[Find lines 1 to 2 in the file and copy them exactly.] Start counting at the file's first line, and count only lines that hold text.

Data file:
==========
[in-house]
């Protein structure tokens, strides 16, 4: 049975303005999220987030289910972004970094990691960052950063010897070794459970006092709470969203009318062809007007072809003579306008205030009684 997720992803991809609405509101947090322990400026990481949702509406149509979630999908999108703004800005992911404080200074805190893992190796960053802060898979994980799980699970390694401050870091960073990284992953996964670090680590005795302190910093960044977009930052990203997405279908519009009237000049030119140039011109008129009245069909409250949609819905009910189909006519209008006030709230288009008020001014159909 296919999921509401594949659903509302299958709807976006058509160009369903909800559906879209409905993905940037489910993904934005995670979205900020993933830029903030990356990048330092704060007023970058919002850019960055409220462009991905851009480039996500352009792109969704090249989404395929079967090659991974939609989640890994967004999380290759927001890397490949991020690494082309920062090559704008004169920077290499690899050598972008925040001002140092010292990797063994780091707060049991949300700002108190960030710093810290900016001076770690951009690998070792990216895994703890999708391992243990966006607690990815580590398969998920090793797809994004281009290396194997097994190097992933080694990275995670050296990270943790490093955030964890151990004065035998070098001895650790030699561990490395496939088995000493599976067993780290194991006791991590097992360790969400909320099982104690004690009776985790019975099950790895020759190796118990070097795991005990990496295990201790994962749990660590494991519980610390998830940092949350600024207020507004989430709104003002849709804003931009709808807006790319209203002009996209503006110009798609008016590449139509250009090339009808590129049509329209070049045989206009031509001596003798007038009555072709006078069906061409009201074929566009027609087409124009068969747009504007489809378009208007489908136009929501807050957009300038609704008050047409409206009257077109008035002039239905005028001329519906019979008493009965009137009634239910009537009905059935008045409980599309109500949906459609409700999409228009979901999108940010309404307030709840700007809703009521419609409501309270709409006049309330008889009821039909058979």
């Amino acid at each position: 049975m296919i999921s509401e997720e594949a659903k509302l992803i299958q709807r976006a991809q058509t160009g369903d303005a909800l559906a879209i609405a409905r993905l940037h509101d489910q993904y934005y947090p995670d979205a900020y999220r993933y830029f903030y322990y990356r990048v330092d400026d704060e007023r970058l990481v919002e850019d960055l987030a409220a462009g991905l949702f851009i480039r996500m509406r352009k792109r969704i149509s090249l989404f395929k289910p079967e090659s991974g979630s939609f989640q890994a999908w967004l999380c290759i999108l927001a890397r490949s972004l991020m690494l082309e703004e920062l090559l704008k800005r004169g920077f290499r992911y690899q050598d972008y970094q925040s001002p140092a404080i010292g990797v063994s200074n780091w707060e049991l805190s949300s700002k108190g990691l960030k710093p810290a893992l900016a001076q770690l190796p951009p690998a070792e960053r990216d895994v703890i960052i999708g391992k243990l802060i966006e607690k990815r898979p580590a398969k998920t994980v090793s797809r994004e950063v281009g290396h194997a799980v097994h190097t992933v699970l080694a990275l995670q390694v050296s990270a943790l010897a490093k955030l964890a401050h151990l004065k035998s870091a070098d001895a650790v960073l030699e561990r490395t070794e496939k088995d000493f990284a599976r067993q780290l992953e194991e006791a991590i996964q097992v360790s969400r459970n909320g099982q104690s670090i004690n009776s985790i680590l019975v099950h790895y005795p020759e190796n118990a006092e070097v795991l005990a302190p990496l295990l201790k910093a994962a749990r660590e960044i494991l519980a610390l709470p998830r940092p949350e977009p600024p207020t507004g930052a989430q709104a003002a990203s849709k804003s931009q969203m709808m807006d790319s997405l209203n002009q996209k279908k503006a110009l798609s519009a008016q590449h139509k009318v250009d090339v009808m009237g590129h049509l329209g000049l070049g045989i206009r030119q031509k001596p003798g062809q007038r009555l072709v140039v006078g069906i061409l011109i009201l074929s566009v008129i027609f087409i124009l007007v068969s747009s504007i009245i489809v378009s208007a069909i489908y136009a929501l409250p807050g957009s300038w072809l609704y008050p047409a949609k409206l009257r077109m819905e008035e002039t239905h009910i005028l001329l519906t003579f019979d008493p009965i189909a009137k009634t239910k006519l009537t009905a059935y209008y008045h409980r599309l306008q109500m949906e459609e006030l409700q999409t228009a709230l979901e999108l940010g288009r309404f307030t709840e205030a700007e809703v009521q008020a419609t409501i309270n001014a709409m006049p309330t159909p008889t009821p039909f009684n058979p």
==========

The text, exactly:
[in-house]
């Protein structure tokens, strides 16, 4: 049975303005999220987030289910972004970094990691960052950063010897070794459970006092709470969203009318062809007007072809003579306008205030009684 997720992803991809609405509101947090322990400026990481949702509406149509979630999908999108703004800005992911404080200074805190893992190796960053802060898979994980799980699970390694401050870091960073990284992953996964670090680590005795302190910093960044977009930052990203997405279908519009009237000049030119140039011109008129009245069909409250949609819905009910189909006519209008006030709230288009008020001014159909 296919999921509401594949659903509302299958709807976006058509160009369903909800559906879209409905993905940037489910993904934005995670979205900020993933830029903030990356990048330092704060007023970058919002850019960055409220462009991905851009480039996500352009792109969704090249989404395929079967090659991974939609989640890994967004999380290759927001890397490949991020690494082309920062090559704008004169920077290499690899050598972008925040001002140092010292990797063994780091707060049991949300700002108190960030710093810290900016001076770690951009690998070792990216895994703890999708391992243990966006607690990815580590398969998920090793797809994004281009290396194997097994190097992933080694990275995670050296990270943790490093955030964890151990004065035998070098001895650790030699561990490395496939088995000493599976067993780290194991006791991590097992360790969400909320099982104690004690009776985790019975099950790895020759190796118990070097795991005990990496295990201790994962749990660590494991519980610390998830940092949350600024207020507004989430709104003002849709804003931009709808807006790319209203002009996209503006110009798609008016590449139509250009090339009808590129049509329209070049045989206009031509001596003798007038009555072709006078069906061409009201074929566009027609087409124009068969747009504007489809378009208007489908136009929501807050957009300038609704008050047409409206009257077109008035002039239905005028001329519906019979008493009965009137009634239910009537009905059935008045409980599309109500949906459609409700999409228009979901999108940010309404307030709840700007809703009521419609409501309270709409006049309330008889009821039909058979």